My great grandparents owned their home as one of the few immigrant families on the block. Looking at the census records, I see that one of their neighbors was originally from Germany, and I wonder if my great grandmother visited her to speak her native tongue. It was in the front yard of this house that my grandfather and his siblings made candied apples to sell at my great grandfather’s concessions stand. Their house was appraised at $6,500, falling with in the higher end of the median housing cost according the redlining map. Today, that same house is worth $2,390,794, according to Zillow!

The Vavurises

The San Francisco house, my great grandparents, and even my grandparents are now gone, however, the family legacy remains deeply rooted in the Bay Area. Of my great grandparents’ children, I was named after my grandfather’s older brother, Nicholas, who died in a tragic car accident on his 12th birthday. Due to superstitions around what many felt like was my uncanny resemblance to my namesake, I was forbidden to cross the street on my 12th birthday.

Just a few short years after the 1940 census, my grandfather and 2 of his brothers would ship out to fight in World War II, where all three would thankfully survive. My grandfather and my grandmother would proceed to have nine kids of their own, who they would raise south of the bustling city in the (then) quiet orchard town of Palo Alto. To this day, the extended family remains close – booking an entire venue for massive family reunions that typically number in the hundreds.

I am left to wonder how things may have been different if my great grandparents had chosen to settle in the Greek neighborhood. Would they have had the same access to public services, such as school, in the presumably worse off neighborhood? Did my grandparents’ Greek identity prevent them from obtaining a mortgage in the better-off B1 neighborhood due to mortgage regulations of the time related to ‘subversive immigrants,’ and if so, did they buy with cash?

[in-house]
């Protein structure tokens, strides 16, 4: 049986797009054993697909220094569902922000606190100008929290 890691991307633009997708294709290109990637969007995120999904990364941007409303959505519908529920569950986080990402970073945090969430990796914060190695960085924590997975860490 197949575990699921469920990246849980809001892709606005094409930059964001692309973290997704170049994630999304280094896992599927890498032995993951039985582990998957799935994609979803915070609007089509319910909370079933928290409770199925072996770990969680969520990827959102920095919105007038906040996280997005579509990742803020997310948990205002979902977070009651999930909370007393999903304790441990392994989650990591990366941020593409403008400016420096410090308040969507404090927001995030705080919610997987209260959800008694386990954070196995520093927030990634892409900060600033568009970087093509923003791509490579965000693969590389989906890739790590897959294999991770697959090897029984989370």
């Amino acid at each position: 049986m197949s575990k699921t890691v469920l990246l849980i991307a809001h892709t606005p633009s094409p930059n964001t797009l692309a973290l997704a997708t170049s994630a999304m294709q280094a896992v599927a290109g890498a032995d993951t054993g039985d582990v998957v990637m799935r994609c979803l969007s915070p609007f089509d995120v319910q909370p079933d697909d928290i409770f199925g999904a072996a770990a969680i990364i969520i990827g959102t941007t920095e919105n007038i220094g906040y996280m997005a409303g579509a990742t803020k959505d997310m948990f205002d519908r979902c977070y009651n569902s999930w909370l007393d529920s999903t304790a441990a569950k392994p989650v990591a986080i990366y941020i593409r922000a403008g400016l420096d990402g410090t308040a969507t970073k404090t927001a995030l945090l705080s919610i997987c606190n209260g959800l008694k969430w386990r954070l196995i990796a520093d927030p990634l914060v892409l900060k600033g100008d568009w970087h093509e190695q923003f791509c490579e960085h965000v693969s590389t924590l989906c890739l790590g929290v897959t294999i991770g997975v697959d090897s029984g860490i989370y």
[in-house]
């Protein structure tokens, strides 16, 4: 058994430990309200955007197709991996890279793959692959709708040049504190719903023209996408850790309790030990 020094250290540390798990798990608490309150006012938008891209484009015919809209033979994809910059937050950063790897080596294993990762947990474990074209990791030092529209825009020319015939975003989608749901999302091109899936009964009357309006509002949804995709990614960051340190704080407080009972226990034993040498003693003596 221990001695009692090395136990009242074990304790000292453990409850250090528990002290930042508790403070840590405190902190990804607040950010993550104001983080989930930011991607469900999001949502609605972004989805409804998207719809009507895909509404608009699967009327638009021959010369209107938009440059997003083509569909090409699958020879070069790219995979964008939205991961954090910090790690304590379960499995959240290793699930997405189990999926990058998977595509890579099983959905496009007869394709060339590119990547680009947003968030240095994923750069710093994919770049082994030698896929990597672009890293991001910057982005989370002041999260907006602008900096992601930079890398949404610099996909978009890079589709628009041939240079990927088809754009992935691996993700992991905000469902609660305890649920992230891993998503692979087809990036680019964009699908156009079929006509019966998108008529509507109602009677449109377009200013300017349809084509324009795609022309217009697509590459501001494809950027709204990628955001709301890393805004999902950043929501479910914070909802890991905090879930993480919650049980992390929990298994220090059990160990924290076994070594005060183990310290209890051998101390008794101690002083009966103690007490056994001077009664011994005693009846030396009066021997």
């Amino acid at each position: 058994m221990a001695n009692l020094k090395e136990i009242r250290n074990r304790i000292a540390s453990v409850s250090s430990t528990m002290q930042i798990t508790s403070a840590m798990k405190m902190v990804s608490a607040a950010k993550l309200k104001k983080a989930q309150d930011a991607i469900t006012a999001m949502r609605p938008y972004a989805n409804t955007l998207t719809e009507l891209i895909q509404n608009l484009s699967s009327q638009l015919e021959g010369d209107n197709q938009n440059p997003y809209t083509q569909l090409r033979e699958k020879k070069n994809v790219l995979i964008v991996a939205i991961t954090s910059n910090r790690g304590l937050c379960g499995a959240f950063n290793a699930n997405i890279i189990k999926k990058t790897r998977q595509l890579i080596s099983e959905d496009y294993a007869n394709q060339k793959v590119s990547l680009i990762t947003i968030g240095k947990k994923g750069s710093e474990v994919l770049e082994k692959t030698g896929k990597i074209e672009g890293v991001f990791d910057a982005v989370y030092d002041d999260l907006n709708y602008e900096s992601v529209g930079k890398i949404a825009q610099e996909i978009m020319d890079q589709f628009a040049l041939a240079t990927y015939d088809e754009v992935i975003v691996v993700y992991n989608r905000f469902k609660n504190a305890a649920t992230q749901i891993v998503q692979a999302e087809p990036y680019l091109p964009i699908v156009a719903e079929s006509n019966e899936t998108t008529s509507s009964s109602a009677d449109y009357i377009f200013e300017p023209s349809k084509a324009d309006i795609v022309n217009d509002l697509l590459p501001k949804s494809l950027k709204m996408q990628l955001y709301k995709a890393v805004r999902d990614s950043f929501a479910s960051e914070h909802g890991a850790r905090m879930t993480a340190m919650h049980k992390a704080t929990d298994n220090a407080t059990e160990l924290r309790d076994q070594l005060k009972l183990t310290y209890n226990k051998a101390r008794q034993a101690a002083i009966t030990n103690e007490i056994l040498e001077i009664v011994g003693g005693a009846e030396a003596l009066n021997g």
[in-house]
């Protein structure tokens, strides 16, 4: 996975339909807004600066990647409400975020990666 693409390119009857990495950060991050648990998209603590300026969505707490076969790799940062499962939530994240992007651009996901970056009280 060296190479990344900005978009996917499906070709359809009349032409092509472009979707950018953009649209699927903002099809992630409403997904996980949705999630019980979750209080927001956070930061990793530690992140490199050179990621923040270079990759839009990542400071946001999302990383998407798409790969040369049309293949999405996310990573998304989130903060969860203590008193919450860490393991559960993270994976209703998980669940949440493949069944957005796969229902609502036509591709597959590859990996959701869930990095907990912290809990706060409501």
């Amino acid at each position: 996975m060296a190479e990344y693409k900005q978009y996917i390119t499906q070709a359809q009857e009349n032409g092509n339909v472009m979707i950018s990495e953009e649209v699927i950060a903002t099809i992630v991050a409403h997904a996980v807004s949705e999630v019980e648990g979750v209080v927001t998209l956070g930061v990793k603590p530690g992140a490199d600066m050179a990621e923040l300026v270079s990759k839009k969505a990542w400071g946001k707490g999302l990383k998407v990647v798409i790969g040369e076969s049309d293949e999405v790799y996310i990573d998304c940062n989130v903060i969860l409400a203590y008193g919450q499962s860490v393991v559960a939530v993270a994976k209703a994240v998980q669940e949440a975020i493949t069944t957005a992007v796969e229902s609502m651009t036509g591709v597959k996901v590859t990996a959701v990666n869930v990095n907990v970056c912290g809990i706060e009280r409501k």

Ultimately, unless one of my aunties reaches out to request corrections, I am unlikely to find the answers to these questions. But seeing my family in a historic document, in the context of the mortgage practices of the time, has certainly given me much to think on.

Where were your family in 1940, and how did the census and housing policies of the time impact them?

The original Nicholas Vavuris pictured on the right
James and Alouisa Vavuris and two of their children
My great grandfather from Crete
My Grandfather during WWII
Part of the Vavuris family, including my grandfather (bottom left), and my dad (front and center) pictured in 1965

Cover photo: Image of my Great Aunt and Great Uncle outside the 47th Ave house & the Big Dipper at Playland

4 Replies to “Rooted in History: Finding Family History in the 1940 census”

  1. What a joy to read on many levels. It’s a touching family story with forbidden romance, adventure, accomplishment and loss. As a work of history – it speaks to your research and curatorial skills. Your conjecture gives it a very personal voice. And of course, as a Greek, I love reading about how my countrymen made their way to the New World.

    I’m so glad this assignment could inspire this fine post. I hope you share it with your family via FB and it attracts some comments and recognition from them.

    1. Thank you, Peter! It was almost a challenge to decide which images I wanted to include. I am blessed that members of my family have carefully recorded stories and scanned images so it is possible to connect with my past. Some of the images (like the one of my great great grandfather) were actually lost to much of our family still living on Crete until we visited in 2008!

  2. This was just awesome to read, Nicolas. Really fun to work through, and really interesting to learn more about your family. It’s really awesome how far back you can trace your own history, and how aware you are of your family tree. That’s great.

  3. Nicolas,
    This is really awesome! I love to see how far one can trace back family lines. I love that you were able to find so many pieces of your family’s history.